Perhaps you were on hand a few days ago when I published a classic Washington story of tempest between the sexes.

A 25-year-old D.C. public relations account executive had been wined and dined for two months by a 33-year-old Bethesda stockbroker. When the broker tried to "close the deal," the P.R. woman said she wasn't ready for that sort of thing yet.

So the broker dumped the P.R. woman like a rock. She could live with that at first. But it got tougher as time went by. She had liked the guy -- and thought he had liked her. She wondered if the relationship could (or should) be rekindled.

I replied that this sleeping dog should stay asleep. The broker had failed to notice that the woman was a human being, I said. I advised her to forget him.

Many female readers applauded my advice. But not a single man responded until Dennis McCann of Gaithersburg broke the drought. Here is his thoughtful male viewpoint about "closing the deal."

"Was her criterion for liking him based solely upon his ability to provide her with a newly procured thrill each time they met?" Dennis wrote.

"How many times did she suggest activities that were more plebeian {than fancy meals}? Did she ever indicate at any time that her company was something to be shared instead of purchased?

"Yes, any man who desires to 'close the deal' after providing entertainment is clearly a jerk who should be forgotten. However, a woman who bases her friendship upon a man's ability to provide her with excitement she will not obtain herself is no better.

"This account executive reminds me of the women who will sneeringly condemn the 'nice men' as being too tame for them. Yet they will constantly ask, 'What ever happened to all the good men?'

"A relationship should be based upon a person's desire to be with the other person. Maybe after her 'champagne by the monuments,' this account executive can ask herself if that is all she really wanted."

I can't say for sure whether Dennis has accurately nailed the motives of the account executive. But there is a solid general ring of truth to what he says.

I hear constantly about (and from) Washington women who treat 1987 as if it were the Middle Ages. They sit alone in their condos, watching Cosby and waiting for a knight to spirit them off to exciting concerts and exciting restaurants. It's as if their lives can only be validated by a man -- and the man can prove his seriousness only by blowing large wads of cash on them.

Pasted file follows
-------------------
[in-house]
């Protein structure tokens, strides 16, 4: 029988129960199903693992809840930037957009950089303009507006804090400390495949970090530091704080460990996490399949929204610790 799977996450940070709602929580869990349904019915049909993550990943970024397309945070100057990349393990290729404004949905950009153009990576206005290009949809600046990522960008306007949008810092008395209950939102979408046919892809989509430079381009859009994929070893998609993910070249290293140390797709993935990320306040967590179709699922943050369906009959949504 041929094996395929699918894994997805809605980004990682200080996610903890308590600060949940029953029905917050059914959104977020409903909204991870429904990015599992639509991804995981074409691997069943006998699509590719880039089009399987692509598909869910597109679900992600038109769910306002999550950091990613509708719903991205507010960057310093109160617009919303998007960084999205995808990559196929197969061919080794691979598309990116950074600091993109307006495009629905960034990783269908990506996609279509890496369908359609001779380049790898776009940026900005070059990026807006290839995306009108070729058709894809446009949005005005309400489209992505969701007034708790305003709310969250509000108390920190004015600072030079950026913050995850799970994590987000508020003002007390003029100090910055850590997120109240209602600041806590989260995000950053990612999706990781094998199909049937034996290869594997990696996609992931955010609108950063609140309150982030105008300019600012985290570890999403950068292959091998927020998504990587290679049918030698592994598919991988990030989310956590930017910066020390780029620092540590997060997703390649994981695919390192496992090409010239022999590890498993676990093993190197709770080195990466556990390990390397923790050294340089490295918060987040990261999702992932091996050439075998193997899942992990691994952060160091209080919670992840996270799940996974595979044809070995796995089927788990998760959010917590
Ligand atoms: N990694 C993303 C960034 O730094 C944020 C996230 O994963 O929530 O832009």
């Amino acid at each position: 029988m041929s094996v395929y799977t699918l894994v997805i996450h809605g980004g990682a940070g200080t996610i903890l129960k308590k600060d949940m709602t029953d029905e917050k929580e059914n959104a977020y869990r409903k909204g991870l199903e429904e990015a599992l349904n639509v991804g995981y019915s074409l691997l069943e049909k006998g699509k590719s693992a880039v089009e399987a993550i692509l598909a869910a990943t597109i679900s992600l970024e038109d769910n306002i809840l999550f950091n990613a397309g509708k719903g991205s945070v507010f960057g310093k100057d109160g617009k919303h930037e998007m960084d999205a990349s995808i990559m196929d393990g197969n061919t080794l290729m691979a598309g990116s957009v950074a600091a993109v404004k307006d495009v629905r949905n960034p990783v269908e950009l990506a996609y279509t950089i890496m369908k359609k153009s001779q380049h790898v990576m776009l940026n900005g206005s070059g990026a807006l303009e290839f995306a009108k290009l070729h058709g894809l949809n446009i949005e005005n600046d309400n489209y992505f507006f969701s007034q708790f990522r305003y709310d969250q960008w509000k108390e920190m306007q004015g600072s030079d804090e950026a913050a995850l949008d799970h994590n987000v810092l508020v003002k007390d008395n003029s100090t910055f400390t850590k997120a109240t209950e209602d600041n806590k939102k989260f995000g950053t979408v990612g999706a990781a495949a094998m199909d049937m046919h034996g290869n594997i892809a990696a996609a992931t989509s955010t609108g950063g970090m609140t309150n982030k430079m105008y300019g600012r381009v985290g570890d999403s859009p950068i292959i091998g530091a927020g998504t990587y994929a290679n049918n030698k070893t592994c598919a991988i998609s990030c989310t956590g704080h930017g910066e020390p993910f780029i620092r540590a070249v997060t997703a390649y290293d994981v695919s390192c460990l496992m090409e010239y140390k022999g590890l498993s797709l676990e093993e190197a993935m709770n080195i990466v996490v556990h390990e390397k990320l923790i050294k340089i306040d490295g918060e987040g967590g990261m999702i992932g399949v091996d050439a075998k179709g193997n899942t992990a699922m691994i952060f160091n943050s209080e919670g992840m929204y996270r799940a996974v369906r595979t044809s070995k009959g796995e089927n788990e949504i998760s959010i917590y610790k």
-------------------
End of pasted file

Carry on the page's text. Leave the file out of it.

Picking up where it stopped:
One woman called me the other day to announce that she is through with Mr. Formerly Right.

"Why?" I inquired, in the full blush of innocence.

"Because he wouldn't take me anywhere except McDonald's," the woman said.

"But what about the guy as a person?" I asked.

"Listen, Bob, if he won't spend any money on me, I think I've just found out what I need to know about him as a person," the woman said.

I realize that one woman's bizarre judgment proves nothing. But if there is even one woman like this -- a princess who thinks men are there to hurl banquets at her -- you've got to wonder if women have really come a long way, baby.

The truth, ladies, is that Washington men can't and shouldn't be evaluated by their willingness to pick up steep checks. The truth is also that Washington men don't think about "closing the deal" every second of every day.

A young male friend came to see me last Wednesday. He is 28, eligible, presentable. He had a two-part problem. Part One: He wanted to call it quits with his current girlfriend. Part Two: He wanted to start dating a woman with whom he works.

We discussed the situation for 35 minutes. Not once did we discuss the sexual implications.

No snickers. No anatomical analyses. No tall tales of past conquests. It was just Father Time Levey giving his young pal the benefit of whatever wisdom Levey acquired in his distant days as a single.

My friend's main concern was not whether he would have sex in the next five minutes. His main concern was that, by splitting with his current girlfriend, he would be breaking the young lady's heart.

"What if she cries?" he asked. And he didn't mean that the way some men do. He wasn't saying that a woman's tears would be a frightening, onerous burden. He was genuinely worried about causing pain to an innocent, unsuspecting person.

As for the prospective new girlfriend, my pal said he was too shy to ask her out. He didn't know how to make the initial approach, and didn't know whether to do it in the office. But he knew this: He wasn't going to make any approach until he had broken things off with the current girlfriend. "I don't do things that way," he said.

Does that sound like a swashbuckling, sex-crazed swordsman to you? It sounds to me like a Washington man with as many frailties and doubts as any Washington woman.

The problem in this town is not feeling women vs. unfeeling men. The problem is not McDonald's vs. Mel Krupin's. The problem is that each sex keeps assailing the motives of the other, when the motives of both sexes are decent, and the same.